BCAAs are branched amino acids that can be distinguished by their chain-like molecular structure. Amino acids in themselves are the chemical compounds that make up proteins. When you consume proteins, they are broken down into amino acids by digestion to be absorbed by the body. There are 22 different amino acids that make up the proteins of all living things (with a few exceptions). Among these amino acids are thus BCAA: leucine, valine and isoleucine. These three amino acids alone account for one-third of muscle protein and can not be produced by the body, only food can provide them to the body.
At this level, we can already feel the interest of BCAA for athletes.
But in addition to their strong muscle presence, BCAAs have an anabolic regulation role. This is partly due to the presence of leucine, whose anabolic interest is the most powerful but which needs isoleucine and valine to produce a lasting action. In addition, leucine is one of the few amino acids that can be oxidized to be used by muscles as fuel. A double interest therefore.
THE EFFECTS OF BCAA
BCAAs are capable of provoking a powerful anabolic response. Studies show that taking BCAA around a workout increases anabolism when it is much lower in placebo candidates. This anabolic effect is very interesting for athletes since it is through anabolism that the muscles will be built and recovery will be able to be done. An athlete has every interest in looking for anabolism to increase muscle mass and performance over the long term.
BCAA also have the ability to improve protein synthesis. That is, thanks to taking BCAA, the body’s ability to recycle and use protein will be better. This results in less protein waste and greater assimilation. This action is particularly interesting since the proteins will be better used and can be more easily fixed in the muscles. We deduce a faster muscle construction.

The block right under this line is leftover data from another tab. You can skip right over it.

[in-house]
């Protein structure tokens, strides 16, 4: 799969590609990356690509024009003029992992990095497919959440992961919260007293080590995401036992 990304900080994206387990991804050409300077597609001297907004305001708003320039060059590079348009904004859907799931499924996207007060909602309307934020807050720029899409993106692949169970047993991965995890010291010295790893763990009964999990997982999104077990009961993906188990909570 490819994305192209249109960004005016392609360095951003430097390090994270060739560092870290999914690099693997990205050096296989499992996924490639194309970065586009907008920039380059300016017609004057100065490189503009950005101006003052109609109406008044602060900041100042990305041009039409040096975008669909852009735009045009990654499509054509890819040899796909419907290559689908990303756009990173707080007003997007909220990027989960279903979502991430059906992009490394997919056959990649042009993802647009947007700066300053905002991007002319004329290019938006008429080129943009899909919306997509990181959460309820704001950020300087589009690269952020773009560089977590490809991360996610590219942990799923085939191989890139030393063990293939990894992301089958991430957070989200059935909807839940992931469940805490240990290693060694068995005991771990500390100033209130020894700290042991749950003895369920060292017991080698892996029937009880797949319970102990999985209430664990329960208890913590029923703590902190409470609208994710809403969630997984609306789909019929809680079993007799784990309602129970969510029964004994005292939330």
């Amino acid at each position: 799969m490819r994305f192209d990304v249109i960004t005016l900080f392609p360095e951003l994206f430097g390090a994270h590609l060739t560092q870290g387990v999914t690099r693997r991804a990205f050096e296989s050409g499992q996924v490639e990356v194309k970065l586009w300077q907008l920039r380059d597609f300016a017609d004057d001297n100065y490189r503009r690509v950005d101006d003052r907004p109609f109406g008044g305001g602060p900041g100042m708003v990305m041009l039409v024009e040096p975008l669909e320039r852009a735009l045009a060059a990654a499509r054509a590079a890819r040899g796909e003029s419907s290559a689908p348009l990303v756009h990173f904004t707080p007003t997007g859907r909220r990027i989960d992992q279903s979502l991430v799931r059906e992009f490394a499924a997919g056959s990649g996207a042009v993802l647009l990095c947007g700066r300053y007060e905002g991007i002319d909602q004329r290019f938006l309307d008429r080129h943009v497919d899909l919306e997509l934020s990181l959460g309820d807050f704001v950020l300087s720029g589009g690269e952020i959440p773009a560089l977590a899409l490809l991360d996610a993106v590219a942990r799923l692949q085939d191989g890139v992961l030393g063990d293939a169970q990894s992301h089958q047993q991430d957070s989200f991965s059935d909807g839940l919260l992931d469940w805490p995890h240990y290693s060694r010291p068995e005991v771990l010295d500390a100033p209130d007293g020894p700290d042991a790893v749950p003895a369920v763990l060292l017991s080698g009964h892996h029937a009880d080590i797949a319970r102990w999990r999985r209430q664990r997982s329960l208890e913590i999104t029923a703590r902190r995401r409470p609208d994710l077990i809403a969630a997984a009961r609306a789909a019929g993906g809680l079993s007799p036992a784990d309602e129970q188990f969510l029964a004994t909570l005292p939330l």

ENERGY AND ENDURANCE
BCAAs can also be used to provide more energy to the muscles. The process starts with the production of alanine, a non-essential amino acid, from BCAA. Alanine will in turn favor the creation of pyruvic acid, an important element in carbohydrate metabolism and the production of ATP (adenosine triphosphate), the first muscle fuel. It is therefore understandable that taking BCAA can promote the production of energy and bring more energy but also push the limits of fatigue. This mechanism of action is useful for both strength and endurance athletes.
Catabolism is the opposite of anabolism. It is a state of metabolism during which the body tends to destroy cells. The consumption of BCAA allows the body not to destroy muscle fibers to obtain new amino acids. Thanks to this, the integrity of the muscles can be better preserved. By reducing catabolism and promoting anabolism, BCAAs allow this balance to lean toward building more than cell destruction.